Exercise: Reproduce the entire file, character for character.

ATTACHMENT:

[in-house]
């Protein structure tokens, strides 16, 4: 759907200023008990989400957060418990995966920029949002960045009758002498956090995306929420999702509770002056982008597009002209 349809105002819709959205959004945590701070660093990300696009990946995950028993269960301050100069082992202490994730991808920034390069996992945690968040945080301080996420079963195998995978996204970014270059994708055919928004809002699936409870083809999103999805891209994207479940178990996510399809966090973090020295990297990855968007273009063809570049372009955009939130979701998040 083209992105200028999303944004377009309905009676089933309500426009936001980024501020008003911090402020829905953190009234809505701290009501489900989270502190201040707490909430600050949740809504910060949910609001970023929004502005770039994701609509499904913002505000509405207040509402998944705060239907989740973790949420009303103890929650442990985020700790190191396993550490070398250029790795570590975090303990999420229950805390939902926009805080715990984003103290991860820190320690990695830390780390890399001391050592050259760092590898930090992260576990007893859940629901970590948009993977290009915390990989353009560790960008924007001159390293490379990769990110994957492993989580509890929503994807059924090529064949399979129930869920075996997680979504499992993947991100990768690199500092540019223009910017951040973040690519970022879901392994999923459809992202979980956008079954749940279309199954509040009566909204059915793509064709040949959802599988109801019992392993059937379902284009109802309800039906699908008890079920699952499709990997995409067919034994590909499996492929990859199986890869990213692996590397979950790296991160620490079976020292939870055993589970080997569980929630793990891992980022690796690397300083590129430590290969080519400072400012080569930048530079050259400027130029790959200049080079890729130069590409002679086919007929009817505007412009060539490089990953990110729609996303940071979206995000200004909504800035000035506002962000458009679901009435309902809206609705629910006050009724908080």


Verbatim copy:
[in-house]
């Protein structure tokens, strides 16, 4: 759907200023008990989400957060418990995966920029949002960045009758002498956090995306929420999702509770002056982008597009002209 349809105002819709959205959004945590701070660093990300696009990946995950028993269960301050100069082992202490994730991808920034390069996992945690968040945080301080996420079963195998995978996204970014270059994708055919928004809002699936409870083809999103999805891209994207479940178990996510399809966090973090020295990297990855968007273009063809570049372009955009939130979701998040 083209992105200028999303944004377009309905009676089933309500426009936001980024501020008003911090402020829905953190009234809505701290009501489900989270502190201040707490909430600050949740809504910060949910609001970023929004502005770039994701609509499904913002505000509405207040509402998944705060239907989740973790949420009303103890929650442990985020700790190191396993550490070398250029790795570590975090303990999420229950805390939902926009805080715990984003103290991860820190320690990695830390780390890399001391050592050259760092590898930090992260576990007893859940629901970590948009993977290009915390990989353009560790960008924007001159390293490379990769990110994957492993989580509890929503994807059924090529064949399979129930869920075996997680979504499992993947991100990768690199500092540019223009910017951040973040690519970022879901392994999923459809992202979980956008079954749940279309199954509040009566909204059915793509064709040949959802599988109801019992392993059937379902284009109802309800039906699908008890079920699952499709990997995409067919034994590909499996492929990859199986890869990213692996590397979950790296991160620490079976020292939870055993589970080997569980929630793990891992980022690796690397300083590129430590290969080519400072400012080569930048530079050259400027130029790959200049080079890729130069590409002679086919007929009817505007412009060539490089990953990110729609996303940071979206995000200004909504800035000035506002962000458009679901009435309902809206609705629910006050009724908080």